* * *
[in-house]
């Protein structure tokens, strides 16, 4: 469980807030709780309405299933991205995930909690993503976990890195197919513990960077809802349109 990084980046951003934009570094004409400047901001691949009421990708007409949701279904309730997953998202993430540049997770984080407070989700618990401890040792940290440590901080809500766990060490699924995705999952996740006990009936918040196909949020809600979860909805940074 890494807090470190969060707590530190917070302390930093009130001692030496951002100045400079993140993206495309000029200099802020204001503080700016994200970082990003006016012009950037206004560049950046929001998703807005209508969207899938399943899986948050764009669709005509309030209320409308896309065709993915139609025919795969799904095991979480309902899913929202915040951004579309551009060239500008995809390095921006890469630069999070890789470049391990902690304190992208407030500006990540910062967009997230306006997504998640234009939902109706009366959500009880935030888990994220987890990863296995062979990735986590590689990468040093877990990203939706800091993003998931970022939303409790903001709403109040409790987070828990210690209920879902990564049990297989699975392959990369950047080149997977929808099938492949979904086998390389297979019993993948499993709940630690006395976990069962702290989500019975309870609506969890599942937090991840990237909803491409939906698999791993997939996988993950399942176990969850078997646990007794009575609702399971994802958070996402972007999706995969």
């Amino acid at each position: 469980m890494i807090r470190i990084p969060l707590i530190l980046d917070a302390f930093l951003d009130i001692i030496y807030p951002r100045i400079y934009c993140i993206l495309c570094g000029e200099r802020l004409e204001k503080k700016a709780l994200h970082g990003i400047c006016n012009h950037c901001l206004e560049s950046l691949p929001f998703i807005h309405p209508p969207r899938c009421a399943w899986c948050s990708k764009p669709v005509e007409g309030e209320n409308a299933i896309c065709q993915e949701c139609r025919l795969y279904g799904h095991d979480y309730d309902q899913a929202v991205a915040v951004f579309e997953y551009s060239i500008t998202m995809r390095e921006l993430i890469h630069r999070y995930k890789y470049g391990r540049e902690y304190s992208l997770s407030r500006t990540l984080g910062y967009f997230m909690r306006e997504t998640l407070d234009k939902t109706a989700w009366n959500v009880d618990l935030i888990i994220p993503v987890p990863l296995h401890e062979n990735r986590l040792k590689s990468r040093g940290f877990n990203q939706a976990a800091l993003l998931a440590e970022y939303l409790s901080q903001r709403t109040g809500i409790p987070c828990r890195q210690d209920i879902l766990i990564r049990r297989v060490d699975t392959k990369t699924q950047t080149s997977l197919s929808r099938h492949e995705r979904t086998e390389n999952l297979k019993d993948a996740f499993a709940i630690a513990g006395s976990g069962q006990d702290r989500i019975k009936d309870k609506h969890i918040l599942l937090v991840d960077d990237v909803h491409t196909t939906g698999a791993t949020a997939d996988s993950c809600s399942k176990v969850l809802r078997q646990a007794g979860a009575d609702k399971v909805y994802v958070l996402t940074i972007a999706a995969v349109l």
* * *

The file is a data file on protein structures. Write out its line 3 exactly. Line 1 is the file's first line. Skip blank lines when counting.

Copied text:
């Amino acid at each position: 469980m890494i807090r470190i990084p969060l707590i530190l980046d917070a302390f930093l951003d009130i001692i030496y807030p951002r100045i400079y934009c993140i993206l495309c570094g000029e200099r802020l004409e204001k503080k700016a709780l994200h970082g990003i400047c006016n012009h950037c901001l206004e560049s950046l691949p929001f998703i807005h309405p209508p969207r899938c009421a399943w899986c948050s990708k764009p669709v005509e007409g309030e209320n409308a299933i896309c065709q993915e949701c139609r025919l795969y279904g799904h095991d979480y309730d309902q899913a929202v991205a915040v951004f579309e997953y551009s060239i500008t998202m995809r390095e921006l993430i890469h630069r999070y995930k890789y470049g391990r540049e902690y304190s992208l997770s407030r500006t990540l984080g910062y967009f997230m909690r306006e997504t998640l407070d234009k939902t109706a989700w009366n959500v009880d618990l935030i888990i994220p993503v987890p990863l296995h401890e062979n990735r986590l040792k590689s990468r040093g940290f877990n990203q939706a976990a800091l993003l998931a440590e970022y939303l409790s901080q903001r709403t109040g809500i409790p987070c828990r890195q210690d209920i879902l766990i990564r049990r297989v060490d699975t392959k990369t699924q950047t080149s997977l197919s929808r099938h492949e995705r979904t086998e390389n999952l297979k019993d993948a996740f499993a709940i630690a513990g006395s976990g069962q006990d702290r989500i019975k009936d309870k609506h969890i918040l599942l937090v991840d960077d990237v909803h491409t196909t939906g698999a791993t949020a997939d996988s993950c809600s399942k176990v969850l809802r078997q646990a007794g979860a009575d609702k399971v909805y994802v958070l996402t940074i972007a999706a995969v349109l």